Giordano Bruno (Italian: [dʒorˈdano ˈbruno]; Latin: Iordanus Brunus Nolanus; 1 January 1548 – 17 February 1600), born Filippo Bruno, was an Italian Dominican friar, philosopher, mathematician, poet, and cosmological theorist.[3] He is remembered for his cosmological theories, which conceptually extended the then novel Copernican model. He proposed that the stars were just distant suns surrounded by their own exoplanets and raised the possibility that these planets could even foster life of their own (a philosophical position known as cosmic pluralism). He also insisted that the universe is in fact infinite and could have no celestial body at its “center”.

Beginning in 1593, Bruno was tried for heresy by the Roman Inquisition on charges including denial of several core Catholic doctrines, including eternal damnation, the Trinity, the divinity of Christ, the virginity of Mary, and transubstantiation. Bruno’s pantheism was also a matter of grave concern.[4] The Inquisition found him guilty, and he was burned at the stake in Rome’s Campo de’ Fiori in 1600. After his death, he gained considerable fame, being particularly celebrated by 19th- and early 20th-century commentators who regarded him as a martyr for science,[5] although historians have debated the extent to which his heresy trial was a response to his astronomical views or to other aspects of his philosophy and theology.[6][7][8][9][10] Bruno’s case is still considered a landmark in the history of free thought and the emerging sciences.[11][12][13]

In addition to cosmology, Bruno also wrote extensively on the art of memory, a loosely organized group of mnemonic techniques and principles. Historian Frances Yates argues that Bruno was deeply influenced by Arab astrology (particularly the philosophy of Averroes[14]), Neoplatonism, Renaissance Hermeticism, and legends surrounding the Egyptian god Thoth.[15] Other studies of Bruno have focused on his qualitative approach to mathematics and his application of the spatial concepts of geometry to language.[16]

Imprisonment, trial and execution, 1593–1600

During the seven years of his trial in Rome, Bruno was held in confinement, lastly in the Tower of Nona. Some important documents about the trial are lost, but others have been preserved, among them a summary of the proceedings that was rediscovered in 1940.[30] The numerous charges against Bruno, based on some of his books as well as on witness accounts, included blasphemy, immoral conduct, and heresy in matters of dogmatic theology, and involved some of the basic doctrines of his philosophy and cosmology. Luigi Firpo lists these charges made against Bruno by the Roman Inquisition:[31]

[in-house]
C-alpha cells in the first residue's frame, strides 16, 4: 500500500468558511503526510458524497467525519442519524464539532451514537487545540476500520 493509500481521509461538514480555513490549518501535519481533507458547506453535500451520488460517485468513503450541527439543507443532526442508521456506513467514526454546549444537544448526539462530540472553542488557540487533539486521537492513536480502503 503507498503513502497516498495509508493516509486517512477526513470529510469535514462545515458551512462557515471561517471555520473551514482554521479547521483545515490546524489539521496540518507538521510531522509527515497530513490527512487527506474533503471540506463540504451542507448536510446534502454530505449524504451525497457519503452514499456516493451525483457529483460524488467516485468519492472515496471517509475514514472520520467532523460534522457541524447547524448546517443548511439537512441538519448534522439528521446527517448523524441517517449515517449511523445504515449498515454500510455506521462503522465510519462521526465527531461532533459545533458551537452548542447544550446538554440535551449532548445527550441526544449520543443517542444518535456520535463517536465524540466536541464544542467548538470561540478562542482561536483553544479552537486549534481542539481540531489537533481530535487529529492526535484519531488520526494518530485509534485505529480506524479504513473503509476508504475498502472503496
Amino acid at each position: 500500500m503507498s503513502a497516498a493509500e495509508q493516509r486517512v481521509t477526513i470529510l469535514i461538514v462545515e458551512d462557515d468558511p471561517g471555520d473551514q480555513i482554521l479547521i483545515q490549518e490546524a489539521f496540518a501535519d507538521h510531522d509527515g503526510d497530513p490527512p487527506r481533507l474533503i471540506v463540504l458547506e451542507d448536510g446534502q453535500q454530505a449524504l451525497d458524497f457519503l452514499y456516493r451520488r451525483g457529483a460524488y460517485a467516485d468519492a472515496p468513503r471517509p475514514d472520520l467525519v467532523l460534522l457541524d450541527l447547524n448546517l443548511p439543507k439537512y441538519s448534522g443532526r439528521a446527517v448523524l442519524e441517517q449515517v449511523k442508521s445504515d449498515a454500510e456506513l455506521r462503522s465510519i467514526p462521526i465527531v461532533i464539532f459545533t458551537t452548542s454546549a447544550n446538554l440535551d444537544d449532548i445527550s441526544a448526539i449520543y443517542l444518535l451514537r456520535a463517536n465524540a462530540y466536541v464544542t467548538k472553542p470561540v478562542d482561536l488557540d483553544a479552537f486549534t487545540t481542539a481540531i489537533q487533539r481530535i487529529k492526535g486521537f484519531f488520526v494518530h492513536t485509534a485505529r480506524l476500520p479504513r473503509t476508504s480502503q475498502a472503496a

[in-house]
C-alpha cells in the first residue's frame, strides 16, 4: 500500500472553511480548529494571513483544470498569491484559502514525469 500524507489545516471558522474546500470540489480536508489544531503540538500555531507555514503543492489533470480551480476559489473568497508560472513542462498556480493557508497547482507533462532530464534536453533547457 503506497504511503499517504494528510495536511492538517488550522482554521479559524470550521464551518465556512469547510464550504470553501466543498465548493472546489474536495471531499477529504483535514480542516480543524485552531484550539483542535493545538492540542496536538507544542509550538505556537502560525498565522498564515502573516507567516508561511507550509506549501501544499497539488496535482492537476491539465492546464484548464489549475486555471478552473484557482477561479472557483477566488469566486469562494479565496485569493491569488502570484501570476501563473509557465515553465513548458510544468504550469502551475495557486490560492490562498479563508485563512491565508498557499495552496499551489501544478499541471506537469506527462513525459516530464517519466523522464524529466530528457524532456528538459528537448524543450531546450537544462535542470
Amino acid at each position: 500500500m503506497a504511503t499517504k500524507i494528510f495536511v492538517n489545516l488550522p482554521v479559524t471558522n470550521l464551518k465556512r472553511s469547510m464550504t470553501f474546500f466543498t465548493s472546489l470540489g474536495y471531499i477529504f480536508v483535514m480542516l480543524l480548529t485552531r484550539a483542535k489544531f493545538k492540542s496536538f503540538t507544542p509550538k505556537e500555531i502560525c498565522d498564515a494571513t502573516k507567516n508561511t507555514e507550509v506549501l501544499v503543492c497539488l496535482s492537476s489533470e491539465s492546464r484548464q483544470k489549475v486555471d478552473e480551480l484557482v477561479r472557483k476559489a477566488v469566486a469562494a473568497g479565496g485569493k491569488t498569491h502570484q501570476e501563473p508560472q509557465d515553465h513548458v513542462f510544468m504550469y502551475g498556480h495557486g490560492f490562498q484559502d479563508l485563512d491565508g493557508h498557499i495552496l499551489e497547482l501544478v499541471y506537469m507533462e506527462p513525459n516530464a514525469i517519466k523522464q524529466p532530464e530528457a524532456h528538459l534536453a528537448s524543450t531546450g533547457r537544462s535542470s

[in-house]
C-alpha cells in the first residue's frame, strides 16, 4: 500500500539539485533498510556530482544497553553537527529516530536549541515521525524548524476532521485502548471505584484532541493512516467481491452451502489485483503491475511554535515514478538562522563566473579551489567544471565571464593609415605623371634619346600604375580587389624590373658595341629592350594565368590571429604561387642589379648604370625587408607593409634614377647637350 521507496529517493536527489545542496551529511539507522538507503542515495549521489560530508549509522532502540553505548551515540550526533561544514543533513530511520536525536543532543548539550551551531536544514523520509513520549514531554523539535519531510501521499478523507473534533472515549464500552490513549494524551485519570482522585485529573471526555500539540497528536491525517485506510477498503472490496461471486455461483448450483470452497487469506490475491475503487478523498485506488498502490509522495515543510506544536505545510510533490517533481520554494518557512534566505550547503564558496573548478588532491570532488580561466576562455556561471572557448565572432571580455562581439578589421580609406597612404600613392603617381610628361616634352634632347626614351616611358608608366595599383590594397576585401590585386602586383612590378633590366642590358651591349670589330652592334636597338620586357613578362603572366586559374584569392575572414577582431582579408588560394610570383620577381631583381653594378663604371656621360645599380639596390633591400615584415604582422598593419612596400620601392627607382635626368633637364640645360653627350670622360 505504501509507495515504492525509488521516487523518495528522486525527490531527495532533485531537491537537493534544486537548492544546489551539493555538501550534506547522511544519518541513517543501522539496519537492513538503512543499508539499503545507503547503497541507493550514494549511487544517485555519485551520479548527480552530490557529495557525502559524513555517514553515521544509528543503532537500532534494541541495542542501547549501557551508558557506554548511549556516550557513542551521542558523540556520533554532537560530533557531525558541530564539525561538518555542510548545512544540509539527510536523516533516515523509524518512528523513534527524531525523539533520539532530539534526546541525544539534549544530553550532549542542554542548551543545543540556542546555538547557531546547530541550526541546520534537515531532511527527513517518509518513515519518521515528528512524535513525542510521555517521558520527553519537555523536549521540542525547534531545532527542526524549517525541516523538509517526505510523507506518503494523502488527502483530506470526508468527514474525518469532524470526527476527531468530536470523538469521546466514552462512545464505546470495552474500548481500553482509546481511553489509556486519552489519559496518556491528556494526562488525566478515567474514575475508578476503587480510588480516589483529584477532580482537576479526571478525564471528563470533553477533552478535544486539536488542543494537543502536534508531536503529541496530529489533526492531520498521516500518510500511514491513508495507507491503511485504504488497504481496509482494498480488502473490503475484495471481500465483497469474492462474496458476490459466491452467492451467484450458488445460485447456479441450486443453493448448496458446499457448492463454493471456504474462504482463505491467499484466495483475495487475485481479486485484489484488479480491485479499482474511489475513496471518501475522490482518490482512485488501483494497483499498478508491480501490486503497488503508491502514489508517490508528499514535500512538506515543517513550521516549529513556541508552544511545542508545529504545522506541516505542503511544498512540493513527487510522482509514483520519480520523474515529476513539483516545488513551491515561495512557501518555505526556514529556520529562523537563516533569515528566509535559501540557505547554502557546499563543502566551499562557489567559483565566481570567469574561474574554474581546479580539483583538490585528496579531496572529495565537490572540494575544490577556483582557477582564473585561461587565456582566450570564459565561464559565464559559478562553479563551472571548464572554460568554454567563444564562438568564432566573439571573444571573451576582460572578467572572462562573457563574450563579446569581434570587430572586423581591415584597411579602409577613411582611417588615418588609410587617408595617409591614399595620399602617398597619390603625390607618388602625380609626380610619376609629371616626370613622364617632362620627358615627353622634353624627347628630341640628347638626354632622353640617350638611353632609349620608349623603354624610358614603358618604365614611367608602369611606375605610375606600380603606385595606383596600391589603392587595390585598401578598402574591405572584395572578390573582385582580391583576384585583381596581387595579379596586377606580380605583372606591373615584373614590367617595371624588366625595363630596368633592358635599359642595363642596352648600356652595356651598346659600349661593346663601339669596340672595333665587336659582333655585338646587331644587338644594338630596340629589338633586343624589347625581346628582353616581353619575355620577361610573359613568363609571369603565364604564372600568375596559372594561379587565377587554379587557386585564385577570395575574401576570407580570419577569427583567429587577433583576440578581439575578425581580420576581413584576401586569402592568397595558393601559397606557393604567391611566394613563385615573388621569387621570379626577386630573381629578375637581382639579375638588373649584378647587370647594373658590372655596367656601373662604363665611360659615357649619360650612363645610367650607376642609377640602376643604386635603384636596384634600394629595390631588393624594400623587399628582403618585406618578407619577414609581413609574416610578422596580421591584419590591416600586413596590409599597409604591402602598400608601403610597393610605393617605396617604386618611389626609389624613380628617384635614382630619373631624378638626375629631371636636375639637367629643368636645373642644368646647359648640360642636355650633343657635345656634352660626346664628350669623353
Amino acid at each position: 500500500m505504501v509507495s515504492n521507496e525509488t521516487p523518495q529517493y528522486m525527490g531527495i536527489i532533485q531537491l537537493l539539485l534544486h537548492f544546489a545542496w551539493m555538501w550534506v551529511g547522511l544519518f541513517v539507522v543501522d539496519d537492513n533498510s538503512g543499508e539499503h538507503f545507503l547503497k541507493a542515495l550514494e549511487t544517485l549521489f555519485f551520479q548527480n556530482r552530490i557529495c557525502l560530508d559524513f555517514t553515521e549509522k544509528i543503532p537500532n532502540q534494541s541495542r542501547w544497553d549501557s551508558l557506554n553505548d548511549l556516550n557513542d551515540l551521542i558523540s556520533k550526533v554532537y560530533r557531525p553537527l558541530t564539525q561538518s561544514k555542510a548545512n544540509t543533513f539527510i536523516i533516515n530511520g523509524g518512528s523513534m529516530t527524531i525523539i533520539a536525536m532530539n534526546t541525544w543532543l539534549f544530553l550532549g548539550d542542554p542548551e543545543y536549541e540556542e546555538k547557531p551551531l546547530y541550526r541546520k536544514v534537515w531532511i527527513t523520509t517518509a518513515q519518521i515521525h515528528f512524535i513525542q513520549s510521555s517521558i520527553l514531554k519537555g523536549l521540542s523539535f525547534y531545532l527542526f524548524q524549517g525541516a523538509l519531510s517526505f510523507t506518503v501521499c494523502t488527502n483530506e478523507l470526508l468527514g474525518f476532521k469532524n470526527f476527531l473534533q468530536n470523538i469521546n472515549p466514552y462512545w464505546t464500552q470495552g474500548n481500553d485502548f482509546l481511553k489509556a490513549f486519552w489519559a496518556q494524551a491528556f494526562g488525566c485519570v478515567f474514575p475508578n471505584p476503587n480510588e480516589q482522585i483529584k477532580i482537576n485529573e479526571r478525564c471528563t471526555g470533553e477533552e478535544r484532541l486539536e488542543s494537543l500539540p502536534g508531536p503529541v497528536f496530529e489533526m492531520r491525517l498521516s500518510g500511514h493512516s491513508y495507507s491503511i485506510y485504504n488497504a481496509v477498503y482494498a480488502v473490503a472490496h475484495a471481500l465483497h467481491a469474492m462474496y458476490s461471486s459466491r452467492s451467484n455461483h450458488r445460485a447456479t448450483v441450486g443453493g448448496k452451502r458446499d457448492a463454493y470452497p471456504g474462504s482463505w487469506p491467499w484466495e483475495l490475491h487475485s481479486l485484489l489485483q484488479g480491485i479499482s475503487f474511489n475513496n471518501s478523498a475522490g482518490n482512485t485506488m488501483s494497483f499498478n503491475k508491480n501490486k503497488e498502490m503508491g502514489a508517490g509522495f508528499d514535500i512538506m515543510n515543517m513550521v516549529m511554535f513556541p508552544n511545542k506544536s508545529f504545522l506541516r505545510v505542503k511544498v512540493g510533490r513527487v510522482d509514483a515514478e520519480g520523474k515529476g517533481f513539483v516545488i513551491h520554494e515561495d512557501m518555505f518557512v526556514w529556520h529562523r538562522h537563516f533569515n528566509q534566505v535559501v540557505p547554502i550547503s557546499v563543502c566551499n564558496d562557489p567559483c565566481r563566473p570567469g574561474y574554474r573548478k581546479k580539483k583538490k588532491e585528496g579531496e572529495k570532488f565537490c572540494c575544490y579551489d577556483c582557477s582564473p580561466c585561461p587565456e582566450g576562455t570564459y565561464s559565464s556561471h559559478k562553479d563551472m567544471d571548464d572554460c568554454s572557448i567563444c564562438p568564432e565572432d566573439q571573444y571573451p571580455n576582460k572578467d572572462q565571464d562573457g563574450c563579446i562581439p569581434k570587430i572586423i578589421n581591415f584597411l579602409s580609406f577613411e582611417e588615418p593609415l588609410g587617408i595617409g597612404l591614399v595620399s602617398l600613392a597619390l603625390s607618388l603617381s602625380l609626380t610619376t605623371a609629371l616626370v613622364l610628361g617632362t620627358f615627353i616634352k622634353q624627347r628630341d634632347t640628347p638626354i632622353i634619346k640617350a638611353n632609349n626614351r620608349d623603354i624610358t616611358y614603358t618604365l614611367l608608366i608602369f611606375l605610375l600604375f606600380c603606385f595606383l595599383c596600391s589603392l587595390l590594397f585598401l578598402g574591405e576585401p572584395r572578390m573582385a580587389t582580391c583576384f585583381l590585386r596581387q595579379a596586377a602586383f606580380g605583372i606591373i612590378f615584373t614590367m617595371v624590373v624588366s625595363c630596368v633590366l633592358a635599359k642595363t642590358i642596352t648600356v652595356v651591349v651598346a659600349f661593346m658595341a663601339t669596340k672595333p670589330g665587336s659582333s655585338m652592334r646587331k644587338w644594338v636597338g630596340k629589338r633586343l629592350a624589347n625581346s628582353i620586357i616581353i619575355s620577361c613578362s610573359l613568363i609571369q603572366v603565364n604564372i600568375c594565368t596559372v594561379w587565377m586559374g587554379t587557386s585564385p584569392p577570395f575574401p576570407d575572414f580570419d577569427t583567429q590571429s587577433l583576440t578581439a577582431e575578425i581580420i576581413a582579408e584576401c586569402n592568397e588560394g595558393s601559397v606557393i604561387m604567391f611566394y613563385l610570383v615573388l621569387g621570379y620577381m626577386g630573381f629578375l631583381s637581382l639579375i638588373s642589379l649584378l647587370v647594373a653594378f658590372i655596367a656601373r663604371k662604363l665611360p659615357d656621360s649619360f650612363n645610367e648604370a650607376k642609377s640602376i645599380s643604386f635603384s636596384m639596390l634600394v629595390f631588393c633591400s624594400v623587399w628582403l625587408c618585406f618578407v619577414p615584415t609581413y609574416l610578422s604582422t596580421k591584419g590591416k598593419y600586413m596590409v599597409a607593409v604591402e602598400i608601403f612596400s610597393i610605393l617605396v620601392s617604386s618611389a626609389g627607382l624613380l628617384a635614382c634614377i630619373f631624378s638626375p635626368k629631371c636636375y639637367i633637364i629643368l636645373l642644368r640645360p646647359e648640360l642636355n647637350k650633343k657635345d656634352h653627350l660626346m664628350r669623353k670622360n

holding opinions contrary to the Catholic faith and speaking against it and its ministers;
holding opinions contrary to the Catholic faith about the Trinity, divinity of Christ, and Incarnation;
holding opinions contrary to the Catholic faith pertaining to Jesus as Christ;
holding opinions contrary to the Catholic faith regarding the virginity of Mary, mother of Jesus;
holding opinions contrary to the Catholic faith about both Transubstantiation and Mass;
claiming the existence of a plurality of worlds and their eternity;
believing in metempsychosis and in the transmigration of the human soul into brutes;
dealing in magics and divination.

The trial of Giordano Bruno by the Roman Inquisition. Bronze relief by Ettore Ferrari, Campo de’ Fiori, Rome.

Bruno defended himself as he had in Venice, insisting that he accepted the Church’s dogmatic teachings, but trying to preserve the basis of his philosophy. In particular, he held firm to his belief in the plurality of worlds, although he was admonished to abandon it. His trial was overseen by the Inquisitor Cardinal Bellarmine, who demanded a full recantation, which Bruno eventually refused. On 20 January 1600, Pope Clement VIII declared Bruno a heretic and the Inquisition issued a sentence of death. According to the correspondence of Gaspar Schopp of Breslau, he is said to have made a threatening gesture towards his judges and to have replied: Maiori forsan cum timore sententiam in me fertis quam ego accipiam (“Perhaps you pronounce this sentence against me with greater fear than I receive it”).[32]